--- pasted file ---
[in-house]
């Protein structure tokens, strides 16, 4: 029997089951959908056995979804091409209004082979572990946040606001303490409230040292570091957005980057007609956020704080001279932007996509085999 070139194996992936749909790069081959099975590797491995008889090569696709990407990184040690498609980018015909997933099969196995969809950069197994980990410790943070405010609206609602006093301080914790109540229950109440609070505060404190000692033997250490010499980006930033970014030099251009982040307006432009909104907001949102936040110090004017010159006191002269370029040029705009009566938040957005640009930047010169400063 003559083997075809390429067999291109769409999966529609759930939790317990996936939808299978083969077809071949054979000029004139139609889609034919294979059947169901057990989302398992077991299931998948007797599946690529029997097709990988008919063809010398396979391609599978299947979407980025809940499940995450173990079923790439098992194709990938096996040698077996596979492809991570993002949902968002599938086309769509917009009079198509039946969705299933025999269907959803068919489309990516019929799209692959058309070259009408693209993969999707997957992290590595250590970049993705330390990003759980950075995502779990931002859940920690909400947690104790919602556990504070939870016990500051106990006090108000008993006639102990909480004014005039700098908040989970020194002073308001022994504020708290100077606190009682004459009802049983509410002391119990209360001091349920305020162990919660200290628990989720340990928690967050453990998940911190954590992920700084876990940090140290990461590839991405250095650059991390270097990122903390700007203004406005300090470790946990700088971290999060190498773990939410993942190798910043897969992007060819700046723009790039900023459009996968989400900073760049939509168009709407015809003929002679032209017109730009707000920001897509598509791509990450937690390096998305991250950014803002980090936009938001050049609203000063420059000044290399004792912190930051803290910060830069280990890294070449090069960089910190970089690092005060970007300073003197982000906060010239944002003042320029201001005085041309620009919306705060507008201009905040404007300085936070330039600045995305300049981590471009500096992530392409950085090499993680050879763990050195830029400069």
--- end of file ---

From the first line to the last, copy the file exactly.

[in-house]
């Protein structure tokens, strides 16, 4: 029997089951959908056995979804091409209004082979572990946040606001303490409230040292570091957005980057007609956020704080001279932007996509085999 070139194996992936749909790069081959099975590797491995008889090569696709990407990184040690498609980018015909997933099969196995969809950069197994980990410790943070405010609206609602006093301080914790109540229950109440609070505060404190000692033997250490010499980006930033970014030099251009982040307006432009909104907001949102936040110090004017010159006191002269370029040029705009009566938040957005640009930047010169400063 003559083997075809390429067999291109769409999966529609759930939790317990996936939808299978083969077809071949054979000029004139139609889609034919294979059947169901057990989302398992077991299931998948007797599946690529029997097709990988008919063809010398396979391609599978299947979407980025809940499940995450173990079923790439098992194709990938096996040698077996596979492809991570993002949902968002599938086309769509917009009079198509039946969705299933025999269907959803068919489309990516019929799209692959058309070259009408693209993969999707997957992290590595250590970049993705330390990003759980950075995502779990931002859940920690909400947690104790919602556990504070939870016990500051106990006090108000008993006639102990909480004014005039700098908040989970020194002073308001022994504020708290100077606190009682004459009802049983509410002391119990209360001091349920305020162990919660200290628990989720340990928690967050453990998940911190954590992920700084876990940090140290990461590839991405250095650059991390270097990122903390700007203004406005300090470790946990700088971290999060190498773990939410993942190798910043897969992007060819700046723009790039900023459009996968989400900073760049939509168009709407015809003929002679032209017109730009707000920001897509598509791509990450937690390096998305991250950014803002980090936009938001050049609203000063420059000044290399004792912190930051803290910060830069280990890294070449090069960089910190970089690092005060970007300073003197982000906060010239944002003042320029201001005085041309620009919306705060507008201009905040404007300085936070330039600045995305300049981590471009500096992530392409950085090499993680050879763990050195830029400069």